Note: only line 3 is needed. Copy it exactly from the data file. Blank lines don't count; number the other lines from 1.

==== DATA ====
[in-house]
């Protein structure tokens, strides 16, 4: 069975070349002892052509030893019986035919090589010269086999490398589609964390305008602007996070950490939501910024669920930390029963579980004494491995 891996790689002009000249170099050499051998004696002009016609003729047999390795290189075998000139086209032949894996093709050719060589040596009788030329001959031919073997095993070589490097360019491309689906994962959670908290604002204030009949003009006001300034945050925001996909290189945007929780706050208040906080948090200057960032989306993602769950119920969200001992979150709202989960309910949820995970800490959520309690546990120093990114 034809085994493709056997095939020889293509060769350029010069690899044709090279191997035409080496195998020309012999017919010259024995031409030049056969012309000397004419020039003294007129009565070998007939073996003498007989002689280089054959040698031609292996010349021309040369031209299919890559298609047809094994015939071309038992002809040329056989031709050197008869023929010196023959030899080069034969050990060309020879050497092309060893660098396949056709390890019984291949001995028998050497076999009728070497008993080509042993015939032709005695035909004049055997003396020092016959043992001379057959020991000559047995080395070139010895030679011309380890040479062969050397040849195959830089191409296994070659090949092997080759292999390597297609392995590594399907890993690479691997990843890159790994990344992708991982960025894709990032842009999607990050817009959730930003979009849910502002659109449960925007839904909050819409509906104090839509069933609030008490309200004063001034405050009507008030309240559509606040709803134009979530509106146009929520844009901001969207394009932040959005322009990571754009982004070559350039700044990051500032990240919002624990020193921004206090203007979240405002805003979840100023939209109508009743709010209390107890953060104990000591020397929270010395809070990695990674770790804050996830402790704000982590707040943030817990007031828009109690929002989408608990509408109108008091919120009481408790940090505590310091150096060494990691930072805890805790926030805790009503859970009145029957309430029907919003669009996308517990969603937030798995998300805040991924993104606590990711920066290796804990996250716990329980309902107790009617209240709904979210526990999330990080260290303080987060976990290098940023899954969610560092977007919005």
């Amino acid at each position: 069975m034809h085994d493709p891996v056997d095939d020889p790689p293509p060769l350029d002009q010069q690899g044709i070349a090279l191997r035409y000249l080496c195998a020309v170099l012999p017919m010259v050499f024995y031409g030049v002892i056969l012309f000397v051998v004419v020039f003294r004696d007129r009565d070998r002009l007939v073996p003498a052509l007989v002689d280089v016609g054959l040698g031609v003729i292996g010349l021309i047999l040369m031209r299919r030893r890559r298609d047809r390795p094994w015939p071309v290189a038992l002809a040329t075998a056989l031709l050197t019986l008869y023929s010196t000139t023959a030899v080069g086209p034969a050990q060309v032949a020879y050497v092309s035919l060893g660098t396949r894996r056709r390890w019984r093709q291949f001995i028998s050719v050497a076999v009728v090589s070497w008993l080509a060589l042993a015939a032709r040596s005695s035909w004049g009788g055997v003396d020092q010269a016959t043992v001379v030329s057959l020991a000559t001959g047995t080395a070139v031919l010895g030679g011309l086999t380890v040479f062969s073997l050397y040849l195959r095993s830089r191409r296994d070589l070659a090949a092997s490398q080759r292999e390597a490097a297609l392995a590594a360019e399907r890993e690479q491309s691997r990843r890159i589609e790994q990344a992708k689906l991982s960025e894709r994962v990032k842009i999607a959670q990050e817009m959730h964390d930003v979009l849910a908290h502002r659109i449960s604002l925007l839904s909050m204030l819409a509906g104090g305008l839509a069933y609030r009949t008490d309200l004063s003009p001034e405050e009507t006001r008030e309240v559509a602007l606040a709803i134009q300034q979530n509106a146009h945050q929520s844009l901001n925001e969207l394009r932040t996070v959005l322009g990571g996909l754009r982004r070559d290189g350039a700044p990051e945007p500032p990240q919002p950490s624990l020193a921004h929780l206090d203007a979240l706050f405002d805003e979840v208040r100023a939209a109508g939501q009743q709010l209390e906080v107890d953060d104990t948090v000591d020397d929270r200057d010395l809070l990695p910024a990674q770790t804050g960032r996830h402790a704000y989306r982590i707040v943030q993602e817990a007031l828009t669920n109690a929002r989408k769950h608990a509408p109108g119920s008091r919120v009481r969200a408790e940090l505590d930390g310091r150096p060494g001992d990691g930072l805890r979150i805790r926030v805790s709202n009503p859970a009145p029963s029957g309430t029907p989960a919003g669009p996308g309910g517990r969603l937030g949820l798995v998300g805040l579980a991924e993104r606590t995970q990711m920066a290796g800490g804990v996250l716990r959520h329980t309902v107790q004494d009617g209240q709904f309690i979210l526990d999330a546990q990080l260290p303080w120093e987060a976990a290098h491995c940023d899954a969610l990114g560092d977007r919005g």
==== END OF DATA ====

């Amino acid at each position: 069975m034809h085994d493709p891996v056997d095939d020889p790689p293509p060769l350029d002009q010069q690899g044709i070349a090279l191997r035409y000249l080496c195998a020309v170099l012999p017919m010259v050499f024995y031409g030049v002892i056969l012309f000397v051998v004419v020039f003294r004696d007129r009565d070998r002009l007939v073996p003498a052509l007989v002689d280089v016609g054959l040698g031609v003729i292996g010349l021309i047999l040369m031209r299919r030893r890559r298609d047809r390795p094994w015939p071309v290189a038992l002809a040329t075998a056989l031709l050197t019986l008869y023929s010196t000139t023959a030899v080069g086209p034969a050990q060309v032949a020879y050497v092309s035919l060893g660098t396949r894996r056709r390890w019984r093709q291949f001995i028998s050719v050497a076999v009728v090589s070497w008993l080509a060589l042993a015939a032709r040596s005695s035909w004049g009788g055997v003396d020092q010269a016959t043992v001379v030329s057959l020991a000559t001959g047995t080395a070139v031919l010895g030679g011309l086999t380890v040479f062969s073997l050397y040849l195959r095993s830089r191409r296994d070589l070659a090949a092997s490398q080759r292999e390597a490097a297609l392995a590594a360019e399907r890993e690479q491309s691997r990843r890159i589609e790994q990344a992708k689906l991982s960025e894709r994962v990032k842009i999607a959670q990050e817009m959730h964390d930003v979009l849910a908290h502002r659109i449960s604002l925007l839904s909050m204030l819409a509906g104090g305008l839509a069933y609030r009949t008490d309200l004063s003009p001034e405050e009507t006001r008030e309240v559509a602007l606040a709803i134009q300034q979530n509106a146009h945050q929520s844009l901001n925001e969207l394009r932040t996070v959005l322009g990571g996909l754009r982004r070559d290189g350039a700044p990051e945007p500032p990240q919002p950490s624990l020193a921004h929780l206090d203007a979240l706050f405002d805003e979840v208040r100023a939209a109508g939501q009743q709010l209390e906080v107890d953060d104990t948090v000591d020397d929270r200057d010395l809070l990695p910024a990674q770790t804050g960032r996830h402790a704000y989306r982590i707040v943030q993602e817990a007031l828009t669920n109690a929002r989408k769950h608990a509408p109108g119920s008091r919120v009481r969200a408790e940090l505590d930390g310091r150096p060494g001992d990691g930072l805890r979150i805790r926030v805790s709202n009503p859970a009145p029963s029957g309430t029907p989960a919003g669009p996308g309910g517990r969603l937030g949820l798995v998300g805040l579980a991924e993104r606590t995970q990711m920066a290796g800490g804990v996250l716990r959520h329980t309902v107790q004494d009617g209240q709904f309690i979210l526990d999330a546990q990080l260290p303080w120093e987060a976990a290098h491995c940023d899954a969610l990114g560092d977007r919005g």